This pandemic has created many disruptions, for instance food wastage will be on the rise with closures of schools and hotels and tourist attractions with large kitchens. Farmers also face a hard time distributing their crops. To prevent food wastage, we have to find new and innovative ways of prepare these provisions. They have to be preserved or we can share our excess with food bank programmes, or with neighbours near and far. We can also create learning or educational platforms to allow organizations and individuals knowledgeable about food security to host training and webinars to help local farmers and community members utilize local produce. Support your local farmers by eating fresh, supporting the concept of “farm to table.” How do you prepare yams in your country? Get more creative and add this delicious recipe below to your meal prep for lunch or dinner.
Baked Yam Chicken Salad with Jerk Aioli 2 lbs. yellow yam
¾ cup freshly diced carrots
¾ cup freshly diced string beans
¾ cup freshly cut sweet corn
¼ cup diced onions white or purple
¼ cup diced sweet peppers
1/8 cup finely diced escallion
3 tsp white pepper
2 tsp complete seasoning
1 ½ cup Jerk aioli (recipe below)
2 cups diced cooked chicken (de-bone breast or thigh)
1. Peel and wash yams
2. Cut into ¼ inch thick rounds, the medium dice
3. Rub oil, salt, black pepper, place on greased baking tray and put to bake for 15 to 20 minutes or until tender at 375°F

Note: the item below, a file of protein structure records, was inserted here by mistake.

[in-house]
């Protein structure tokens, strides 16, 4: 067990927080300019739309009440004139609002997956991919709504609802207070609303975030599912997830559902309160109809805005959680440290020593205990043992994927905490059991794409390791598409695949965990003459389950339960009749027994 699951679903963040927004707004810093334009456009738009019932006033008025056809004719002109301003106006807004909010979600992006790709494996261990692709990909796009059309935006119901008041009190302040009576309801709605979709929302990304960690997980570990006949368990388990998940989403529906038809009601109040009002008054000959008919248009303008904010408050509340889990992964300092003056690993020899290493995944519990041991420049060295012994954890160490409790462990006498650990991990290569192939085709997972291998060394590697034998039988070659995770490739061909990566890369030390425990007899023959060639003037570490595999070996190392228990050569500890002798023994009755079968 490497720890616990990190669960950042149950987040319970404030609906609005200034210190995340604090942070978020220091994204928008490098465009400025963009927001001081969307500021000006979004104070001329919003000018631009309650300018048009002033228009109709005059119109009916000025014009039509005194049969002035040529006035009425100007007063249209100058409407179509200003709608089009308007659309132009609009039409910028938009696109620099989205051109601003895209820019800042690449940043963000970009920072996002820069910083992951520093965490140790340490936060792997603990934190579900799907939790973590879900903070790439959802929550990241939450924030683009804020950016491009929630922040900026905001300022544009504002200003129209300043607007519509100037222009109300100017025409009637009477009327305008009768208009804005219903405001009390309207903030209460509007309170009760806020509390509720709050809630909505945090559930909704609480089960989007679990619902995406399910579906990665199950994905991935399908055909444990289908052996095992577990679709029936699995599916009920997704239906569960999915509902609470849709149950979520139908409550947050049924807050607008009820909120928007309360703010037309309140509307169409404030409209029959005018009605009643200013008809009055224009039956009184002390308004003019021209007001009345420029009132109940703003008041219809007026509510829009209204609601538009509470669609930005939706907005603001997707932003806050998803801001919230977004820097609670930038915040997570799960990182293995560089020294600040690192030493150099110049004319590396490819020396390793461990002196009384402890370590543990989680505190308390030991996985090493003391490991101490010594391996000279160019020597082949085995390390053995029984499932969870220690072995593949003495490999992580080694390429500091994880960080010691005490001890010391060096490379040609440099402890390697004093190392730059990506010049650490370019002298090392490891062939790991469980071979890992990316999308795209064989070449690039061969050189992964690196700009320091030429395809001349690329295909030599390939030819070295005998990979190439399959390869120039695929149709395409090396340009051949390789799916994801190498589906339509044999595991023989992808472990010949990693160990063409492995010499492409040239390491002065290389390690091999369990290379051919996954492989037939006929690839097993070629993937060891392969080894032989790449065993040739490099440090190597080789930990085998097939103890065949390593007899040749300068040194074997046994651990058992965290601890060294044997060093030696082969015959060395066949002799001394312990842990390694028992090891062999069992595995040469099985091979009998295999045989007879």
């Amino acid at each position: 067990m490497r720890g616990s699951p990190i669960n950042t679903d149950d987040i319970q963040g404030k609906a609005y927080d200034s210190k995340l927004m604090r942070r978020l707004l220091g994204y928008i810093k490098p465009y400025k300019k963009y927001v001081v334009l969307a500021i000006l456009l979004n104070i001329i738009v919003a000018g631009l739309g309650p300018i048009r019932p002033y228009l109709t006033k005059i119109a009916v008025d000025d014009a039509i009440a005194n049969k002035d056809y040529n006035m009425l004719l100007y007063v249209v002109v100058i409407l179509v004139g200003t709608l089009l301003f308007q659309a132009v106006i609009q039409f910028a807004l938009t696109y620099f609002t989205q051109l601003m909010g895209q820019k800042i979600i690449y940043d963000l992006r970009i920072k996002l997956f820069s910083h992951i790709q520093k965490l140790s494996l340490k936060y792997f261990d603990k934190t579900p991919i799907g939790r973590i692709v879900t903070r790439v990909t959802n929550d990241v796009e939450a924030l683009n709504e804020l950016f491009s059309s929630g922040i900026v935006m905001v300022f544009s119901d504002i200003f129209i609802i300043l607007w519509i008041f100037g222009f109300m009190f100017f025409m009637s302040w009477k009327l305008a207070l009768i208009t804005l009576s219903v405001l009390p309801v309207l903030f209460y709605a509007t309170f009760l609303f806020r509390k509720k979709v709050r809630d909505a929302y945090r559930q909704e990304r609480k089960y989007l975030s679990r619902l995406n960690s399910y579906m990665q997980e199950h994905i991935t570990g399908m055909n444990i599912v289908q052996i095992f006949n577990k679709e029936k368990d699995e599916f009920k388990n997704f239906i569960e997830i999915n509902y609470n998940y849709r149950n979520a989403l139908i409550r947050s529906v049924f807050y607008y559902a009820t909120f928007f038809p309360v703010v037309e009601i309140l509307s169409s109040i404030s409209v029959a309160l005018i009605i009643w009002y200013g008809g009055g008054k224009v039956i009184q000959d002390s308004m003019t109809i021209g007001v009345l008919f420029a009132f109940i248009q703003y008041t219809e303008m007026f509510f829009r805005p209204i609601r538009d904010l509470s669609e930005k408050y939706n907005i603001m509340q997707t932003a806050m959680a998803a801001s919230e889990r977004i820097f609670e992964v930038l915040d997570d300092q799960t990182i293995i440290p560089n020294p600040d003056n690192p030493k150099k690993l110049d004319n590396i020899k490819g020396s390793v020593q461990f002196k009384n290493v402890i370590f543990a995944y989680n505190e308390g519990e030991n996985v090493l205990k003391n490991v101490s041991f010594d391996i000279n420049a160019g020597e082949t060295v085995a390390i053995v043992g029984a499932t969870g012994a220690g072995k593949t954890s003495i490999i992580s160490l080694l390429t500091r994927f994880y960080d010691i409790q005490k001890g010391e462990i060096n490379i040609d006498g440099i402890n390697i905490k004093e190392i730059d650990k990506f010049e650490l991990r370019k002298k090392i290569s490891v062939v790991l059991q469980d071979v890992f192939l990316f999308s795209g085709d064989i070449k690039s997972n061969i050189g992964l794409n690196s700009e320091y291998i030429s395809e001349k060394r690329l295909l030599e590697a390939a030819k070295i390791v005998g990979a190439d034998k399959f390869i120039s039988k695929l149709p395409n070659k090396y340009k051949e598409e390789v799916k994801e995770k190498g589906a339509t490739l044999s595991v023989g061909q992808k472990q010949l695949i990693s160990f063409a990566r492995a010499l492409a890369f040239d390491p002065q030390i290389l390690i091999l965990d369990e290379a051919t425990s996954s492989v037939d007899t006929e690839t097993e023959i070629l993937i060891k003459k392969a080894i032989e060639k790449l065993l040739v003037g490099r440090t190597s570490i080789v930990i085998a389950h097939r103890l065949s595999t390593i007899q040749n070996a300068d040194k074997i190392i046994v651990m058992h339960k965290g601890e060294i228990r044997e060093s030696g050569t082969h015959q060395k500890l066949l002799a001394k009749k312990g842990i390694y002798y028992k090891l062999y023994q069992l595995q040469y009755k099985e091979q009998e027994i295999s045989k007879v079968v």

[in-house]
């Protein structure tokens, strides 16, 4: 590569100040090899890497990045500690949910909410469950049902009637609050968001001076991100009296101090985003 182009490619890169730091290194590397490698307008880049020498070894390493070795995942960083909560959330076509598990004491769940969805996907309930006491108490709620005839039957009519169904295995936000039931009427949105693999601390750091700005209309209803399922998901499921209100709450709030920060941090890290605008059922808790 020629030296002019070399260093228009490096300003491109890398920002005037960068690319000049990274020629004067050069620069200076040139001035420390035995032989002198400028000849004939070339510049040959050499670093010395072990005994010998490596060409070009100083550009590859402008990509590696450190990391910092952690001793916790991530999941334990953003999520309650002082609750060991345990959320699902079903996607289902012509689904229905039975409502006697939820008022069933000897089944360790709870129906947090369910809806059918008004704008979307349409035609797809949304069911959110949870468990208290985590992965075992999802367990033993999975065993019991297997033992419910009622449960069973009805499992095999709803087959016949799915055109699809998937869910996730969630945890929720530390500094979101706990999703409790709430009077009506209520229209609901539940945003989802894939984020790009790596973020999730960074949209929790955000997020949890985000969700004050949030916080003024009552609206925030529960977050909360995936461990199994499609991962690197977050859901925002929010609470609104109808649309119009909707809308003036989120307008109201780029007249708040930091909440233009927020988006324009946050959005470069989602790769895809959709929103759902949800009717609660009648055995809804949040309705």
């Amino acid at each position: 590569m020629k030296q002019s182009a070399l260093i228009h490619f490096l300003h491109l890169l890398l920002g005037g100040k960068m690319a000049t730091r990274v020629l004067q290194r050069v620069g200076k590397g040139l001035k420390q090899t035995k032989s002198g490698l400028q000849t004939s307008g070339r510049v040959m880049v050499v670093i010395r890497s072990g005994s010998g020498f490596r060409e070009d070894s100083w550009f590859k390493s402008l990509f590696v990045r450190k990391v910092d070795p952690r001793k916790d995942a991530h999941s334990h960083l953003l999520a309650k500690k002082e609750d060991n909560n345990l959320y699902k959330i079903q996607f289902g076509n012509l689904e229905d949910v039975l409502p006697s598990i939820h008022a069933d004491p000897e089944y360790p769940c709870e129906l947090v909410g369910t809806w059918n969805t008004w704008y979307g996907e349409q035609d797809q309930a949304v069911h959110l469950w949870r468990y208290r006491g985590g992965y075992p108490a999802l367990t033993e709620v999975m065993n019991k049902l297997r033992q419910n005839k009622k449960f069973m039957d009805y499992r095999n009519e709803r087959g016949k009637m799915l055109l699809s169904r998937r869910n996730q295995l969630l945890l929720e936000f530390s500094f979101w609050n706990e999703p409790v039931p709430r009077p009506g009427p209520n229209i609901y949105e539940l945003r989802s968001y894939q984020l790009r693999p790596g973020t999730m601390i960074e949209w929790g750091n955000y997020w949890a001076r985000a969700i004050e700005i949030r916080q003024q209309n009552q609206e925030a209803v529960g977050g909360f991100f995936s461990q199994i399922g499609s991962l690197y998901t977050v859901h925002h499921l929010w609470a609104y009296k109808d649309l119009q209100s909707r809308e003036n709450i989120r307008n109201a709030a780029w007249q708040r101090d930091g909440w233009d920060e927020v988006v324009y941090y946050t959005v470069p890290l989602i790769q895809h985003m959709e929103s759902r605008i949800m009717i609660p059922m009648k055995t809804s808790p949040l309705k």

4. Wash vegetables and dice to make mix vegetable
5. Wash and dice sweet peppers and onion
6. Remove cooked yams from oven and put to cool
7. Combine all ingredients (baked yam, mixed vegetables, escallion, onions, white pepper, complete seasoning and chicken breast) mix well, add jerk aioli and mix well
8. Place in a serving container on a bed of lettuce, garnish diced escallion and red bell peppers and serve.
Note: the chicken can be prepared by any method, grilling, pan-frying, baking etc.
Always remember to cut food items in similar sizes to ensure even cooking of food.
2 egg yolks
5 tsp jerk rub (you can make your own or use store-bought jerk paste or rub)
1 tsp zest of lemon
1 lemon (juiced)
1 tsp salt
1 tsp black pepper
1 cup olive oil
1. Whisk egg yolks, lemon juice until creamy in a bowl
2. Slowly drizzle olive oil in egg yolk and whisk constantly and quickly until all oil is incorporated and the mixture is emulsified (if mixture starts to separate, stop adding oil and whisk mixture until it comes together, then resume adding oil)
3. Whisk in jerk paste or rub, lemon zest, salt and black pepper
Note: If aioli is too thick, whisk in 1 or 2 drops of water. Cover and chill, until ready to use.
Or if you’re using store-bought mayonnaise (it is safer and easier to handle)
1 cup mayonnaise
1 tablespoon lemon juice
¾ tsp salt
1 tsp lemon zest
½ tsp ground black pepper
5 tsp jerk rub or paste
Mix mayonnaise, jerk rub or paste, lemon juice, salt, lemon zest and pepper in a bowl. Cover and refrigerate for at least 30 minutes before serving.
Want to learn how to create more new and interesting dishes check our Instagram page @thereggaechefs every Sunday at 4:00 pm Eastern time and 3:00 pm Jamaican time as we go live to prepare something unique and of course chatting about our Jamaican culture. I wonder where our journey will take us next? Tune in to find out.